Do you still use a cassette deck?

Do you still use a cassette deck?
All the time
7% (24 votes)
Sometimes
23% (82 votes)
Rarely
29% (103 votes)
Don't even have one, but do have some tapes
16% (59 votes)
Don't have one and don't have any tapes
25% (91 votes)
Total votes: 359

In his <A HREF="http://blog.stereophile.com/stephenmejias/">blog</A>, Stephen Mejias reports on the resurgence in cassette-only releases and is now looking for a good deck. Do you still use a cassette deck?

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COMMENTS
craig's picture

A Sony model I bought in 1980 for $400. It is still going strong and has never failed to provide a good, listenable sound, but I have had problems with the cassette tapes themselves going bad. I have some great music locked up on tapes I can't play any more, because they are hopelessly jammed.

m's picture

The new Lexus has a cassette player, so I am breaking out my old mix tapes.

DB in Fairbanks's picture

I have a 1980 Sansui SC-3330 deck that mostly sits on the shelf—not in my system—in case I ever need it. Many of my prerecorded cassettes (and some homemade ones) are in poor condition, with flaking oxide and print-through. I've copied some compilation cassettes and those with unusual music to CD and then to my music server. I'll probably get rid of the deck and most of the cassettes pretty soon!

Ken R's picture

I don't use cassette, but I still use reel-to-reel.

Jimbo's picture

A Teac V 1010, very good sound.

Don Bilger's picture

I have relatively few cassettes in my music collection, so my cassette decks don't see much use any more.

Roger Clarke's picture

I use a Nakamichi DR-3. Love the sound of analog tape.

Dman's picture

Hard to find type II or V tape that isn't outrageously priced on ePay, er I mean eBay. I have a few tapes, but the last time I seriously used my deck (a Nakamichi LX-3), it was for archiving material to CD-R.

Grant's picture

I still use cassette to dub my LPs to tape, for playback in my car & portable players. And for home playback when I'm too busy to set-up & flip over LPs. Most people haven't heard how good a cassette can really sound.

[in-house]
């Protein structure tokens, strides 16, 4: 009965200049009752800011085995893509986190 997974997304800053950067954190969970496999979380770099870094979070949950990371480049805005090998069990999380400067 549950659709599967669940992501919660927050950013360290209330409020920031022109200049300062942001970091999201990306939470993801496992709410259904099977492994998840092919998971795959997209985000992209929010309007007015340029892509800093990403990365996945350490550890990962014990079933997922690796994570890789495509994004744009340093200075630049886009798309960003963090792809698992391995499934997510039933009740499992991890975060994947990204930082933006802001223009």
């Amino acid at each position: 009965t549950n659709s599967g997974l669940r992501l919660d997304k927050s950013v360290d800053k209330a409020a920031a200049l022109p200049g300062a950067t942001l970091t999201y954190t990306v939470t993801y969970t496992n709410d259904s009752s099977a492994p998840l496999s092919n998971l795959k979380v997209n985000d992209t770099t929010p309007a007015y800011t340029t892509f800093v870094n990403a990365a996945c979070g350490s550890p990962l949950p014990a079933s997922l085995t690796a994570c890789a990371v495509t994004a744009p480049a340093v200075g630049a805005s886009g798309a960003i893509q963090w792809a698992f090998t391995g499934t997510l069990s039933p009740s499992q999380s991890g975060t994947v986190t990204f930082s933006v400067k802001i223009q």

Leon's picture

I have a lot of cassette decks and quite a lot of high-class cassettes recorded and new (NOS). I must admit that good cassette deck sounds absolutely marvelous. I have three Nakamichi and one Pioneer high-grade cassette decks.

Steelhead's picture

I have a cherished Nak ZX-7 that still works great. I throw it in the system and listen to old tapes I recorded decades ago on the Thorens. I use a reel-to-reel for primary listening, but enjoy cassettes. I hope to get it set up on a permanent basis in the future and use it more often. I actually want to compare it more closely to my CD/SACD.

j.e.n.'s picture

I took my Marantz three-head tape deck out of my system about two years ago. I still have my first cassette deck, an Advent 201 deck, stored in the original box it came in. I also have my second deck, a Yamaha deck, stored in its original carton. I no longer use any of them! I took my last turntable out of my system about five years ago. My primary music source is now a Reimyo CD deck and Reimyo digital processor. My second music source is a NAD FM tuner.

George Hook's picture

I have many tapes, some of them rare, that demand listening from time to time. I have a Sony double deck that I picked up for five bucks or so at a resale shop.

Carlos V's picture

Cassettes may not be the latest and greatest, but there's a lot of memories in those little tapes. When was the last time you spent 90+ minutes of your life building, in real time, the perfect compilation/playlist?

sdecker's picture

I have many hundreds (thousands?) of hours of tapes going back to the '70s that are mostly mix tapes from varieties of sources, LPs, CDs, live shows, FM broadcasts, and my own live recordings. I had always used the best decks and tape of the time, but given the age and some of the sources, some tapes sound mediocre at best. Most of these were made prior to the ease of burning CDs, but I still am recording a variety of stuff that doesn't lend itself to my CD recorder—and also to enjoy my 30+ years of handcrafted cassettes. The problem now is finding good blank cassettes, harder than good NOS vacuum tubes! Just like everyone dumping their vinyl at the advent of the CD, I'm sourcing some tapes from friends dumping their cassette collection for downloads! Unlike vinyl, tapes are erasable.

Epigmenio Alvarez's picture

I have a Sony KA3ES flagship. Last try to be perfect with Dolby-S. Delicious.

Raj's picture

Sony dual-deck with auto reverse , but to be brutally honest, the ubiquitous iPod with dock and remote has taken over, due to ease of use.

jim's picture

Have a deck, never use it.

Tim's picture

Sold my Nakamichi RX-202 about 1½ years ago after several years of non-use. I haven't seen a tape in years either—thankfully!

Kamal's picture